Getting started with Azure AD Connect to manage user identities

Do you use a hybrid cloud structure? Is it getting difficult to manage user identities on your on-premises and cloud applications? Well, that’s why Microsoft introduced a tool called Azure AD Connect.

What is Azure AD connect?

In a nutshell, Azure AD connect is a tool that synchronizes user identities, so the same set of login credentials can be used to access resources on both your on-premises and cloud environments.

Earlier, multiple tools such as Windows Azure Active Directory Sync and Azure AD Sync did this task for you. But those tools are now deprecated and the support for them ended on April 13. Instead of two tools, the functionalities are combined together in Azure AD connect, and this is the only directory synchronization tool currently supported by Microsoft.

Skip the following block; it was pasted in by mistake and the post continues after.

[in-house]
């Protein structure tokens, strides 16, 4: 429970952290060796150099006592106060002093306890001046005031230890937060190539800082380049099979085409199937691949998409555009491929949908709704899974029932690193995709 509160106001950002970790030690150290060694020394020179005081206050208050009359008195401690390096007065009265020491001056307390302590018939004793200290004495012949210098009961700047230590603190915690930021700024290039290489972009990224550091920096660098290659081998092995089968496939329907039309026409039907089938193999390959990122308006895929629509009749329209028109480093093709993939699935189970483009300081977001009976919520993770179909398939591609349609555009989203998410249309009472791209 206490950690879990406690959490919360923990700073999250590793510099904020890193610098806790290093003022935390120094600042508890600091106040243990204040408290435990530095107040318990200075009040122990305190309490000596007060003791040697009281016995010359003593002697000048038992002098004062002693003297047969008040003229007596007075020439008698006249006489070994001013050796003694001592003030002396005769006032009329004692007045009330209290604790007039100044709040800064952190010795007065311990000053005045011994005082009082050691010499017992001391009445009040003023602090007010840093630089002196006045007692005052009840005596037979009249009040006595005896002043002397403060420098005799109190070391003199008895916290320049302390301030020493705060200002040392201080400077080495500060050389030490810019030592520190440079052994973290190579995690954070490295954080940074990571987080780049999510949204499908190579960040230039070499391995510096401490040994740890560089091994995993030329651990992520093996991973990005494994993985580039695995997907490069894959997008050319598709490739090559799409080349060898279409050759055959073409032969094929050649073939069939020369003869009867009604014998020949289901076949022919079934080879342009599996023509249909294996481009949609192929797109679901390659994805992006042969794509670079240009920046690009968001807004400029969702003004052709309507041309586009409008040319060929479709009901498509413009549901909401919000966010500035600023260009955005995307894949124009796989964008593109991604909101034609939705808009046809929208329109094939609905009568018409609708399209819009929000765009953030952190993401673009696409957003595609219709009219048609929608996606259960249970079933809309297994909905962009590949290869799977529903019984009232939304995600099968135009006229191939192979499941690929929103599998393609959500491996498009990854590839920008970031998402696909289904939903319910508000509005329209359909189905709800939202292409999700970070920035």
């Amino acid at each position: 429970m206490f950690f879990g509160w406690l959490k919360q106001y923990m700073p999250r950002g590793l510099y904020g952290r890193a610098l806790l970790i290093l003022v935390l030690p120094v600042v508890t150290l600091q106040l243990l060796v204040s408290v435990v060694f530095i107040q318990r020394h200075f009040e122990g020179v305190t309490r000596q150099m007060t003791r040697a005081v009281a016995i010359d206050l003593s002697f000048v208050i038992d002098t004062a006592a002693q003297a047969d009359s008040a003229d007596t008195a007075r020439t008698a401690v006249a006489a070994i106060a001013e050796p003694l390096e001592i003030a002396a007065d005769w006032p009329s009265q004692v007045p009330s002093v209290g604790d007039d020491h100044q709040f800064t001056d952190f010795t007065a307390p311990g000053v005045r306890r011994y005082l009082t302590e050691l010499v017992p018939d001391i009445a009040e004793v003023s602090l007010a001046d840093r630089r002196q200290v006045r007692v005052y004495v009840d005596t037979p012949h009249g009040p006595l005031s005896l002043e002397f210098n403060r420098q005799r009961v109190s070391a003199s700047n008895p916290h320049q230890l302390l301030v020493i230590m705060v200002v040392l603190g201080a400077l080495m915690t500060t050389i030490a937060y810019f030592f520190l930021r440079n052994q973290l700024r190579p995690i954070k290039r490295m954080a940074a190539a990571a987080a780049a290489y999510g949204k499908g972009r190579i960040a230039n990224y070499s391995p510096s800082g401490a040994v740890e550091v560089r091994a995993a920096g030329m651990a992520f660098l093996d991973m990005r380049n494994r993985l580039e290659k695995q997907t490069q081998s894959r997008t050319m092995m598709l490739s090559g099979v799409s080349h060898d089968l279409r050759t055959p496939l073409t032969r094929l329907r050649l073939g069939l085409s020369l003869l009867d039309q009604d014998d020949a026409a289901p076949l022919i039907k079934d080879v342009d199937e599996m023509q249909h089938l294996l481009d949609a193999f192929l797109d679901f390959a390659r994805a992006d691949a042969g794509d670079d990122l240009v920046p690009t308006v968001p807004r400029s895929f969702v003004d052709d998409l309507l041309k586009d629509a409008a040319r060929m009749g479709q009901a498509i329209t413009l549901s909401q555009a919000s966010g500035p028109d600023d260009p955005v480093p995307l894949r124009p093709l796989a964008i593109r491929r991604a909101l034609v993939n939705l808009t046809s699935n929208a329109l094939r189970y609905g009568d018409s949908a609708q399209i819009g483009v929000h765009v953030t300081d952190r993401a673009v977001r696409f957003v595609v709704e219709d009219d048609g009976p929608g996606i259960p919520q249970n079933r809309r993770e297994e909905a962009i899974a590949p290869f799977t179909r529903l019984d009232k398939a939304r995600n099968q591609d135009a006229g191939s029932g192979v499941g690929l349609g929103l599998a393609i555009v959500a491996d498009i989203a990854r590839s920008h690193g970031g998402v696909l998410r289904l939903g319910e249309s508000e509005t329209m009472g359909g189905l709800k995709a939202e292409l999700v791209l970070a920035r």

Azure AD Connect sign-on process

Now that we have a basic understanding of Azure AD connect, the next obvious question is why we should use it at all.

Why use Azure AD connect?

The single biggest reason to use this tool is its simplicity. You can integrate your on-premises and cloud resources, and give your employees a single login ID to access them.

For example, let’s say your organization uses Office 365 for documents and SaaS applications that are connected to Azure AD. Imagine how complicated it would be if your IT admin team has to manage a separate set of identities for Office 365 and SaaS applications.

With Azure AD connect, you can have a single identity for both these environments, so managing them is easy. Essentially, it’s a single tool to manage all your synchronization and sign-in experience, which means deployment is likely to be super easy as well.

Lastly, Azure AD connect provides the newest and best capabilities for you, as it replaces deprecated tools like DirSync and Azure AD Sync.